In 2011, Afzaal Suleria stated that the ISI kidnapped and killed a doctor which led to demonstrations against the ISI.[8] While speaking to Dr Shabir Choudhry, Afzaal Suleria, President of the United Kashmir People's National Party- Azad Kashmir Chapter said:

“Another innocent Azad Kashmiri has become a victim of the ISI. We people are constantly harassed and victimised because we oppose the Pakistani occupation of our motherland.”[8]

Other Kashmir National Party leaders, Abbas Butt, Dr Shabir Choudhry, Asim Mirza, Nawaz Majid, and others have strongly denounced this brutal killing and demanded those responsible must be held accountable for their actions.[8]

The United Nations OHCHR reports on Kashmir document a number of human rights violations in "PaK" - "Restrictions on the rights to freedom of expression and association, impact of counter-terrorism on human rights, land rights, restrictions on the freedom of religion or belief and enforced or involuntary disappearances."[9][10]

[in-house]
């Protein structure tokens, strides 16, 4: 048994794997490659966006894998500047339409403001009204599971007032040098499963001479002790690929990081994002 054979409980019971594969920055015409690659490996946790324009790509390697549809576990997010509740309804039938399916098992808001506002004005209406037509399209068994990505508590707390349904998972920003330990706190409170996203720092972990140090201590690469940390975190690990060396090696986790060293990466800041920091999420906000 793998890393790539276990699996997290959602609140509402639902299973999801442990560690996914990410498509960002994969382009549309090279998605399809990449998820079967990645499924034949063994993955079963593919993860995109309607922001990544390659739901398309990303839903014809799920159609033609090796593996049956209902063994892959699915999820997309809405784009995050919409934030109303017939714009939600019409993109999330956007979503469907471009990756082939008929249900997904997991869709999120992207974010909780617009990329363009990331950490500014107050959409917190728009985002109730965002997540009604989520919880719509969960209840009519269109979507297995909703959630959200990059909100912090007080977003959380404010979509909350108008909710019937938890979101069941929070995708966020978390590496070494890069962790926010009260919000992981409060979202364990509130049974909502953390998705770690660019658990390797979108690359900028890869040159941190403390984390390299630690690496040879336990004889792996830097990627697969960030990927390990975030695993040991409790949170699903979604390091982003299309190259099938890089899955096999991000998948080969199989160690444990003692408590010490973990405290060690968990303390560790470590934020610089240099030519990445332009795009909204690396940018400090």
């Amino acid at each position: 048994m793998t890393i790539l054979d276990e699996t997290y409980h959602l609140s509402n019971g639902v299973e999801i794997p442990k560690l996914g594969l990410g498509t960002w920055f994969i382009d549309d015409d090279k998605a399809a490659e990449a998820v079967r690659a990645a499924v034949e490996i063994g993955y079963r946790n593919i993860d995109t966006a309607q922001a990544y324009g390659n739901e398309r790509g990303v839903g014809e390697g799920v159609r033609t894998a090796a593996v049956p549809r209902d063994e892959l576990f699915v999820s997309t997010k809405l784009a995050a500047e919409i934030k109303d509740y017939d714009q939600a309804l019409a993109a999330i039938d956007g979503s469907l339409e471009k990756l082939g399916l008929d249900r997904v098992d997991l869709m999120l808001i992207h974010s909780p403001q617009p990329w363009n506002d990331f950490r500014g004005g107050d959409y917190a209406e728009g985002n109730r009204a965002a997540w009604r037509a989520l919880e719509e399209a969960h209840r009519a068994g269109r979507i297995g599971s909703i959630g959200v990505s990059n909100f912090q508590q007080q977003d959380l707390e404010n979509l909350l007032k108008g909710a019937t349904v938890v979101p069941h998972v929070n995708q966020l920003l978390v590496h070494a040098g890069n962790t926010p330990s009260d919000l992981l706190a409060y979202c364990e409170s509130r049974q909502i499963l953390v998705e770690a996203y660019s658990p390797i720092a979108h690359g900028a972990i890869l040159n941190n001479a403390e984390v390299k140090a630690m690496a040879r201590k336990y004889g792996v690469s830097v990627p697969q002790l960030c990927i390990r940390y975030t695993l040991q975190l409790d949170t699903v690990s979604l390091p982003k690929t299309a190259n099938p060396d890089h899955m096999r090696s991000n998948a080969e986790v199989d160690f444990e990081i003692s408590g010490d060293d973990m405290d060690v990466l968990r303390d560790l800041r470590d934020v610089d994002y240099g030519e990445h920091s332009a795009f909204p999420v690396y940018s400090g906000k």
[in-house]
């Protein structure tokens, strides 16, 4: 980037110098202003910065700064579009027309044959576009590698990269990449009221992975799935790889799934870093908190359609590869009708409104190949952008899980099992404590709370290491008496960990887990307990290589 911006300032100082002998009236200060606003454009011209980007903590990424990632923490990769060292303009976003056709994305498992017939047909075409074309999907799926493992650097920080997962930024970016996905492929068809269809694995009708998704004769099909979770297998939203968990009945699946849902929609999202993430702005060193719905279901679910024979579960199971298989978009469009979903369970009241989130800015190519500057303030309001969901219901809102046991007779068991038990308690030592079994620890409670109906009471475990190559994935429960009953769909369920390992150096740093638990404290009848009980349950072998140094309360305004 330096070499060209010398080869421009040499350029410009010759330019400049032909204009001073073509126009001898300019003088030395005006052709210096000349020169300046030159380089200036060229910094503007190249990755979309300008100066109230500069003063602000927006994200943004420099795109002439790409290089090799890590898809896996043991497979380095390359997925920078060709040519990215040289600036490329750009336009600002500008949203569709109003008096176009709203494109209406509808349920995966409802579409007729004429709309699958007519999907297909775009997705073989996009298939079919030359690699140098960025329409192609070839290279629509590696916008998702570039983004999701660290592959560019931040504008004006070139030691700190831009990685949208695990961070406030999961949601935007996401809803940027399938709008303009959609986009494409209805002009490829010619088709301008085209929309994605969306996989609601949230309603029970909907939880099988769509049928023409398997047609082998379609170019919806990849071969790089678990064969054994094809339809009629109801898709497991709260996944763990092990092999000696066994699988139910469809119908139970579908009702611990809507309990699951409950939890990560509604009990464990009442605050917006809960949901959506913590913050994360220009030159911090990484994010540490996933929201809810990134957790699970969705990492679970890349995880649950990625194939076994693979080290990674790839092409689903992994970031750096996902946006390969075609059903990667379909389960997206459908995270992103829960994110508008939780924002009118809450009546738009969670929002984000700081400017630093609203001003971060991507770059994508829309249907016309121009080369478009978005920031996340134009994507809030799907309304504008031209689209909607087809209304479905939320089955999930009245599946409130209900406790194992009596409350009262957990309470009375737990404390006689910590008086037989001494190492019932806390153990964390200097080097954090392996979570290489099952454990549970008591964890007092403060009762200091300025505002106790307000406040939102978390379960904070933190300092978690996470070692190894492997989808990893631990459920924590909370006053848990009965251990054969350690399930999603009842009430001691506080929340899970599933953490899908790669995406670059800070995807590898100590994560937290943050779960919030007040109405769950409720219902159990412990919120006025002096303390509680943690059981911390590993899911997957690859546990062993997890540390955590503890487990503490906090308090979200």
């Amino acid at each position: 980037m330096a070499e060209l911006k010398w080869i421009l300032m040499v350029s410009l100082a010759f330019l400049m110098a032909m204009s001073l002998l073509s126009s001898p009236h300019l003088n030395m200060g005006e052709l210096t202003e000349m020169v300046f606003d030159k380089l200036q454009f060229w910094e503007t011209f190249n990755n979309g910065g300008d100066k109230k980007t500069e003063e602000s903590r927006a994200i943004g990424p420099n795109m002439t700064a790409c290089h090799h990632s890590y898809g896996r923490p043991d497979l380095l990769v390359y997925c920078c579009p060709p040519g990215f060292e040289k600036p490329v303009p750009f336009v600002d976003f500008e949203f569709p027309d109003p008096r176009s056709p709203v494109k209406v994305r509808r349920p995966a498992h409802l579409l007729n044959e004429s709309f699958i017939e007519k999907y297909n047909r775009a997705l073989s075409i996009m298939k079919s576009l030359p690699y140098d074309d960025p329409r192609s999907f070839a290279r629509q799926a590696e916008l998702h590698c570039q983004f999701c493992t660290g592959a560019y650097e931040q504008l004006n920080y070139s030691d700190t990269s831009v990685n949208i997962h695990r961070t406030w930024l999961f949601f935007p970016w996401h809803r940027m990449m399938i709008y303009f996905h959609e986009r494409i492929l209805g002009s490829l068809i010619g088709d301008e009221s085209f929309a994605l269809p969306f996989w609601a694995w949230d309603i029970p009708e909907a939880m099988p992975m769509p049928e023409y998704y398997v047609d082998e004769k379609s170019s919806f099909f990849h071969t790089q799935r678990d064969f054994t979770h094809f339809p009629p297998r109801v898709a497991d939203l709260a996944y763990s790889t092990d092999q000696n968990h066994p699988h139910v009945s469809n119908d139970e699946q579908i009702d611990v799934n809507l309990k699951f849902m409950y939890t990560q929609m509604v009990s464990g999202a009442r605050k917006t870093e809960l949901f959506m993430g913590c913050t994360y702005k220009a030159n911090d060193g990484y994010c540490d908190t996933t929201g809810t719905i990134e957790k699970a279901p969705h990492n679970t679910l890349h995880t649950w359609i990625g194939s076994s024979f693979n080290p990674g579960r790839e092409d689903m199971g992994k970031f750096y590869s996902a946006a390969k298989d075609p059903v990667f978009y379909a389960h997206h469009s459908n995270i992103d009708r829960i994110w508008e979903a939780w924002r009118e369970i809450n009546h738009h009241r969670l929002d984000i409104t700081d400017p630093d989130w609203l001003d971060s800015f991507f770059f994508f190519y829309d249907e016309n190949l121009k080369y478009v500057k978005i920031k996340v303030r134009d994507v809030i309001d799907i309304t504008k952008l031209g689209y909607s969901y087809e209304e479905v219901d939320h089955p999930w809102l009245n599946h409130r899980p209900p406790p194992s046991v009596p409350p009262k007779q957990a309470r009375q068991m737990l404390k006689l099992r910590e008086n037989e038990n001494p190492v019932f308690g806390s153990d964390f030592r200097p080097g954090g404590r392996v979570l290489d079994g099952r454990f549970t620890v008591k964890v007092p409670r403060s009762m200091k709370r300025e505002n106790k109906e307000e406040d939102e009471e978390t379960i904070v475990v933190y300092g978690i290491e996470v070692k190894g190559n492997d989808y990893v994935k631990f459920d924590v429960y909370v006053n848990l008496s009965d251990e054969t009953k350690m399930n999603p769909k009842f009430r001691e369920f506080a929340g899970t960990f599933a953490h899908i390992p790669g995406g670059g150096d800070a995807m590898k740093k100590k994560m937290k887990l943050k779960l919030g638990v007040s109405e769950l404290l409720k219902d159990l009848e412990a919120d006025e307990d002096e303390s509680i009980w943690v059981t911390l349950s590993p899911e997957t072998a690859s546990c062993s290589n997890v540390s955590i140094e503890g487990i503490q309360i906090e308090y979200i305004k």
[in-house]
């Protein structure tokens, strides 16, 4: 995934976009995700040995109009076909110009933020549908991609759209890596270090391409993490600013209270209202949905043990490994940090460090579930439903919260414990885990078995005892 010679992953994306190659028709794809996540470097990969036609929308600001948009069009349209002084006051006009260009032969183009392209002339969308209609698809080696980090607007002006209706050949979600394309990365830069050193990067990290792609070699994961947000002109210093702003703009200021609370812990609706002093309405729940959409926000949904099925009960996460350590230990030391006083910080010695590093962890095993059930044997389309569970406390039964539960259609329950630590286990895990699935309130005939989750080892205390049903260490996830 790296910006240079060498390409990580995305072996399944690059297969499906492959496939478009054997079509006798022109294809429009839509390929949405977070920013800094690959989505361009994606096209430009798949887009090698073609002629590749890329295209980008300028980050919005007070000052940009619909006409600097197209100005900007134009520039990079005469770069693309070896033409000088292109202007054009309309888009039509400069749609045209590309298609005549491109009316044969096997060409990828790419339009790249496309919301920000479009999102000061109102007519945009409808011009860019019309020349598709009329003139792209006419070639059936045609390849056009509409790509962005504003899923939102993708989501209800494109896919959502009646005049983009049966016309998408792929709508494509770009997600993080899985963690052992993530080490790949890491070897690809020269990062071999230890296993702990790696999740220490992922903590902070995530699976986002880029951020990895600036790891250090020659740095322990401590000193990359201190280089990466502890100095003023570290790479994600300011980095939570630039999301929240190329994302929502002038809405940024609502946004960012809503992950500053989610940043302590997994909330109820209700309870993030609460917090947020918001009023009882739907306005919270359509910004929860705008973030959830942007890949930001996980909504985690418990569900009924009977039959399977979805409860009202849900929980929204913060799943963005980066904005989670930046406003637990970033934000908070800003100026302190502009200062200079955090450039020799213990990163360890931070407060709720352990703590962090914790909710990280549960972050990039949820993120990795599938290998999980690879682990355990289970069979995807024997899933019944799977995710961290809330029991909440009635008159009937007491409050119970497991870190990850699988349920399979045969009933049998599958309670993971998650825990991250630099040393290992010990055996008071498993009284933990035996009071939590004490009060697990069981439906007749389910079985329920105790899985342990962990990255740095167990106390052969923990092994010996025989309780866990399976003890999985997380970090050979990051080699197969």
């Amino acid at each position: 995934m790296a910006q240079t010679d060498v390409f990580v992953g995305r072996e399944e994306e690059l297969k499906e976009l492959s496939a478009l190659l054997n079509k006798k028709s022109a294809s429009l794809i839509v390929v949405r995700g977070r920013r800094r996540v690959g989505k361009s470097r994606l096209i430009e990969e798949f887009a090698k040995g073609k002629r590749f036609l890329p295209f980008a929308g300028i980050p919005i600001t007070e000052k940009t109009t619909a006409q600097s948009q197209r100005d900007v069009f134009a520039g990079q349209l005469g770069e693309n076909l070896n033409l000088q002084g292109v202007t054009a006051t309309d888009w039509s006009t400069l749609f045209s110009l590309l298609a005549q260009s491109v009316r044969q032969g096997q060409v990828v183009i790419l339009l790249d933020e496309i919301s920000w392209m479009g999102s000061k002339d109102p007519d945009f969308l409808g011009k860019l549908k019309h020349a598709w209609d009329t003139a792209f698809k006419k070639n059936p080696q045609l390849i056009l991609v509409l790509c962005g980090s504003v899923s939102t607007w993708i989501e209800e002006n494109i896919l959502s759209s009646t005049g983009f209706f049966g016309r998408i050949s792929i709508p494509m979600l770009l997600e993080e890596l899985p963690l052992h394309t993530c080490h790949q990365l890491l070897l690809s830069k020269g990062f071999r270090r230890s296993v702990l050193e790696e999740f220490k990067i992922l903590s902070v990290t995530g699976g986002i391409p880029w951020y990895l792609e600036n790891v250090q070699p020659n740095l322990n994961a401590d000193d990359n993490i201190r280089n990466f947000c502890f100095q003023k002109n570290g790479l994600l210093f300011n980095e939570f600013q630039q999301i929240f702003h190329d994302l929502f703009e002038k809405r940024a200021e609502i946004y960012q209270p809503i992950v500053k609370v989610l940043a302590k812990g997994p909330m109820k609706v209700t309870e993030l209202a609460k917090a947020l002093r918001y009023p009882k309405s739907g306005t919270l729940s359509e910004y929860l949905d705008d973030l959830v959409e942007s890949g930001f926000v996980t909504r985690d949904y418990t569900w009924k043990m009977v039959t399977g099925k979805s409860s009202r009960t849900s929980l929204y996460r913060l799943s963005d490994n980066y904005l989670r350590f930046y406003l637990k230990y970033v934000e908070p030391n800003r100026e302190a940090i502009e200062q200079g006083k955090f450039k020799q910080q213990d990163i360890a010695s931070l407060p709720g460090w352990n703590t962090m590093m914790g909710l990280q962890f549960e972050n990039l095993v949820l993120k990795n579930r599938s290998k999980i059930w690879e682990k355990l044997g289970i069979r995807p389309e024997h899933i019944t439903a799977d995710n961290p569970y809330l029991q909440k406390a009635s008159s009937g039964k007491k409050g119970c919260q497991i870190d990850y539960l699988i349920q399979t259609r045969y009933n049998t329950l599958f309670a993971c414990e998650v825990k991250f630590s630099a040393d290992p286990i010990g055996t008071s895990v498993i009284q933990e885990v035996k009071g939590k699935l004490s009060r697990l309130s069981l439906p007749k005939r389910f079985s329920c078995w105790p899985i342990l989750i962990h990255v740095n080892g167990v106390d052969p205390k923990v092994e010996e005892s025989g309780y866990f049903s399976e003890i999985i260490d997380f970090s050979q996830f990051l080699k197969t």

Instances of Human Rights Violations

In 2000, ISI kidnapped Mohammad Khalid from Hajira after he refused to join Hizbul Mujahideen and infiltrate into Jammu and Kashmir, to fight. He has been missing since then.[11]

On 7 May 2011, Dr Rizwan, resident of Muzaffarabad was kidnapped by ISI from his house and 23 May, he was killed.[8]

Sardar Arif Shahid, President of All Parties National Alliance was assassinated by ISI on 14 May 2013 outside his house in Rawalpindi.[12]

In October 2019, the People's National Alliance organised a rally to free Kashmir from Pakistani rule. However the local police baton charged the peaceful protesters, leading to 2 deaths and 100s being injured.[13]